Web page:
A Photographic Guide to Pumping a Septic Tank
- Inspect septic area safety before approaching the septic tank – do not approach an area of subsidence without expert assistance – risk of fatality
- Inspect septic tank covers & cleanouts for safe secure closure
- Inspect septic tank baffles for indications abnormally high sewage levels: blockage
- Inspect septic tank sewage level for abnormallyi low sewage level – leaks
- Measure floating scum & settled sludge layers before tank pumpout to adjust tank pumping frequency
As the septic tank cleanout cover is lifted clear of the tank the worker keeps his back straight to avoid injury.
Notice that the worker above has also spread his feet and found secure footing before lifting the tank cover. Slipping at this point can lead to a serious injury or even to falling into the septic tank.
Once the septic tank cover has been removed, we can observe that the level of sewage in the tank is at a normal level (Second photo at left). Low sewage level in an in-use system would indicate a leaky or damaged septic tank.
Before starting tank pumping, inspect:
- Septic tank area safety check: The surrounding conditions for safety: are there small children playing nearby? Is there a curious owner inclined to lean over to look into the tank? Keep people away from open septic tanks – falling in is likely to be fatal. Is there evidence of subsidence at or near the septic tank? If so do not approach the tank without expert assistance. A collapsing septic tank cover could lead to a cave-in and a fatality.
- Septic Tank Cover and Access Covers: The condition of the septic tank cover itself and the cover opening for soundness and safety.
- Septic Tank Baffles: The condition of the septic tank baffles. For an explanation of septic tank baffle condition and for notes on how to replace or repair septic tank baffles, see the link: “Baffles: Inspecting the Condition of Septic Tank Baffles” at “More Reading” below. When a septic tank is opened at a center cleanout port the baffles are not easily visible except indirectly by mirror or camera held inside the tank.
- However for this case we opened and inspected the septic tank inlet baffles as shown in this photo of a concrete septic tank baffle.The sewage atop the concrete tank baffle suggested that the septic tank had been flooded in the past. We located and corrected the source of water leaking into the tank. In this case the leak was at the inlet pipe to the septic tank where water was collecting by running down the hill into the sewer line trench.We sealed the entry to the septic tank with concrete as shown in the second photo of a concrete seal at the sewer line entry to the septic tank.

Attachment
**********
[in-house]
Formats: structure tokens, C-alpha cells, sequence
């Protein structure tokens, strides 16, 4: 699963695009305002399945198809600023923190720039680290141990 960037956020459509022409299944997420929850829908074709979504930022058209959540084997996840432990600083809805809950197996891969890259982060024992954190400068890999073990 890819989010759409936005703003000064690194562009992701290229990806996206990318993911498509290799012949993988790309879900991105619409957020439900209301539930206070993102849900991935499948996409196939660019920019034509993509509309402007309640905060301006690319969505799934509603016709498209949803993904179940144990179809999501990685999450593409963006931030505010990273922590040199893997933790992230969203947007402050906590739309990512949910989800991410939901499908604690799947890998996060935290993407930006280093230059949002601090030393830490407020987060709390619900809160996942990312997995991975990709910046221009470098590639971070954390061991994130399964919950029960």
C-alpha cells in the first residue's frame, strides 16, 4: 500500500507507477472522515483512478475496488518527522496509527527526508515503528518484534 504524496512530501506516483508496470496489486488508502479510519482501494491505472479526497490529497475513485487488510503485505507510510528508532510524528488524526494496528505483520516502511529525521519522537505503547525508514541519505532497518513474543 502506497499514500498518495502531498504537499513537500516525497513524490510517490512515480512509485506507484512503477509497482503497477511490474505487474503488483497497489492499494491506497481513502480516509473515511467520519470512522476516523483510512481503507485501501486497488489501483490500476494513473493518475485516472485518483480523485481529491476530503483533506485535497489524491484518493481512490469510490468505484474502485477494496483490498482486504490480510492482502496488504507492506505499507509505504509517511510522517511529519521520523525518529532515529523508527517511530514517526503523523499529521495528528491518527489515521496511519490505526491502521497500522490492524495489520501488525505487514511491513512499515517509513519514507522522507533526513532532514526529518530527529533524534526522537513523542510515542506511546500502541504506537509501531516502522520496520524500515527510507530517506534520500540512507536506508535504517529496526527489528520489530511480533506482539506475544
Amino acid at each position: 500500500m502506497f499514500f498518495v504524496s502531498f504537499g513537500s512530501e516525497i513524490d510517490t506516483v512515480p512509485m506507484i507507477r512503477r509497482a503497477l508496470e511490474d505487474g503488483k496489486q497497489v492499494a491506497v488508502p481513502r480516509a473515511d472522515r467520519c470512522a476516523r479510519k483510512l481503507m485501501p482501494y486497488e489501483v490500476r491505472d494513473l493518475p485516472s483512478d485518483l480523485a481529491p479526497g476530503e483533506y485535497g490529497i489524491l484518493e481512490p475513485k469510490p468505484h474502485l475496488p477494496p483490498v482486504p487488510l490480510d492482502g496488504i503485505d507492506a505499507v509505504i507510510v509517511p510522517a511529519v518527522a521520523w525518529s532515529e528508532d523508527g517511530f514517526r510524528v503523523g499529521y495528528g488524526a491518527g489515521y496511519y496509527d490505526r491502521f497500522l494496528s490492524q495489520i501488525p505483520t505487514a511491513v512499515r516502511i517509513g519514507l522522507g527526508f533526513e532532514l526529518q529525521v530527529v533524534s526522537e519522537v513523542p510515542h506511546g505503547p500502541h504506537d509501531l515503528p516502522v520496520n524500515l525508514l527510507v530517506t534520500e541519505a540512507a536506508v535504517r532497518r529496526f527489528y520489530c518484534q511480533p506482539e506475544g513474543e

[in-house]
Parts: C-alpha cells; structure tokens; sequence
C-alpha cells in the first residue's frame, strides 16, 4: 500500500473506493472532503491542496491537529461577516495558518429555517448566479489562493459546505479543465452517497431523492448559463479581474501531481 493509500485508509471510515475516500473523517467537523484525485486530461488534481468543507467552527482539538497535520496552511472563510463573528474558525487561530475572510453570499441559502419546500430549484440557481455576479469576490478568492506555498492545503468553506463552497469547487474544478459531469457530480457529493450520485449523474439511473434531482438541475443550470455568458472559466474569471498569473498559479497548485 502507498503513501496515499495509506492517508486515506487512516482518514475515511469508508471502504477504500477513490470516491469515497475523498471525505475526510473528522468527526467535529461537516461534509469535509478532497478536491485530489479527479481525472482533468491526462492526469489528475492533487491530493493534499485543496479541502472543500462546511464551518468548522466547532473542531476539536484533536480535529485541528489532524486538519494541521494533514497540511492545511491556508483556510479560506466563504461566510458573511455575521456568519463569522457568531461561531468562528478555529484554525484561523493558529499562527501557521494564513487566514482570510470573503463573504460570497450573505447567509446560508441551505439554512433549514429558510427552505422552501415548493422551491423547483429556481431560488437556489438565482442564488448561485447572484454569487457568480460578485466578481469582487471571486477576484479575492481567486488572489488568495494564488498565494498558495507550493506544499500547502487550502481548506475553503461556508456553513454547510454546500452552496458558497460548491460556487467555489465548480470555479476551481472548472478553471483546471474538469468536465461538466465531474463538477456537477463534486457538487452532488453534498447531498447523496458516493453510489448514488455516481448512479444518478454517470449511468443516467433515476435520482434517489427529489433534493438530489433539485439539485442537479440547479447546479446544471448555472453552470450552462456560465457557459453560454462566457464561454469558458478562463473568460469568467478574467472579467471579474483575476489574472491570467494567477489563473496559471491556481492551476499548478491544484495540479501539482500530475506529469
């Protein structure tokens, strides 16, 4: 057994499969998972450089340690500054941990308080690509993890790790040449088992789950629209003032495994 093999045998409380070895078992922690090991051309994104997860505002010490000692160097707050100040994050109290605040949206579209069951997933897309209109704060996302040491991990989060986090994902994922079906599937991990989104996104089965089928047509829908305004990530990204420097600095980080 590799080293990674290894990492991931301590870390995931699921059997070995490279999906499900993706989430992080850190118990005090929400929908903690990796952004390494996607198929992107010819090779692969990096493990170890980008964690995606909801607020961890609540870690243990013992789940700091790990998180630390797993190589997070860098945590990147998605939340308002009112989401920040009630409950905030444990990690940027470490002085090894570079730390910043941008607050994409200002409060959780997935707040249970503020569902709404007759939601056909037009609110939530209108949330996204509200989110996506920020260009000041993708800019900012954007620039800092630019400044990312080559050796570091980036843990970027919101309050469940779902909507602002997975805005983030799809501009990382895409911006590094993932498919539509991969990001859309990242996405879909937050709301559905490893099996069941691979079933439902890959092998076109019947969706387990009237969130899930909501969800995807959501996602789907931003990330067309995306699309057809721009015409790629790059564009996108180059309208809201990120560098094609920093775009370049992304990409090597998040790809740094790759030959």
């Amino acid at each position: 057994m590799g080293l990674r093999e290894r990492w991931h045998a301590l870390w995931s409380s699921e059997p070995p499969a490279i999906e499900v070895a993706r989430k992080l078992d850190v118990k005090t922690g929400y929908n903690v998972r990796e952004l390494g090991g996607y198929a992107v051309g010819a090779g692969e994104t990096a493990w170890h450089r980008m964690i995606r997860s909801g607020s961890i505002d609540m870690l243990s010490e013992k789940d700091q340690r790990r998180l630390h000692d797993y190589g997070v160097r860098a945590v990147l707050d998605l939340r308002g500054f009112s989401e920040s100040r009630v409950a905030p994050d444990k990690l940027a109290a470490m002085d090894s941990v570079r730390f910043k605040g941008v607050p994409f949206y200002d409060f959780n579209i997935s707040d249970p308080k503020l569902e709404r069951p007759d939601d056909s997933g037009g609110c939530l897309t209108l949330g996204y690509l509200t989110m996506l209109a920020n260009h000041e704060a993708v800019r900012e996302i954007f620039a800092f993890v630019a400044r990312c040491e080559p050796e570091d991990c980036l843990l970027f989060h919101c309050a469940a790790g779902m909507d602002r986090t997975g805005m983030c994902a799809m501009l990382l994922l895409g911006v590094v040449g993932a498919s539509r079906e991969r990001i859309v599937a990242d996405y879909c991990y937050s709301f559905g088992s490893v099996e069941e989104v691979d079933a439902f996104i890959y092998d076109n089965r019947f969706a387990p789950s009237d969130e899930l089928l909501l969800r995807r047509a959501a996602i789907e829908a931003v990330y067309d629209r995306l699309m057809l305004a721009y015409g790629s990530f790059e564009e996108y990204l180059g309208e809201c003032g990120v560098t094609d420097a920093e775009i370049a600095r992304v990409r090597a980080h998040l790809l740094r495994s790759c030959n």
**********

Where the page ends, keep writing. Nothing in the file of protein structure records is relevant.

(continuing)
You cannot see all of the baffles before the tank is pumped but inspect the baffle tops for evidence of corrosion, damage, total absence, or of sewage flowing over the baffle top (an indication of excessive in-tank sewage levels).
- Thickness of scum and sludge levels: Septic tank maximum scum and sludge buildup prior to pump out, and instructions for measuring the floating scum layer thickness and settled sludge layer thickness in a septic tank are available in a separate chapter atMEASURE SCUM & SLUDGE
- High sewage level may mean a blocked tank outlet or a failed leach field.
- Low sewage level may mean a tank leak. See our notes below about leaks into septic tanks and leaks out of a septic tank. See Septic Tank Leaks for details about why septic tank leaks are a problem. .
- (See “Levels: Inspecting the Level of Accumulated Solids, Sludge and Floating Scum in Treatment Tanks” link at “More Reading” below.)
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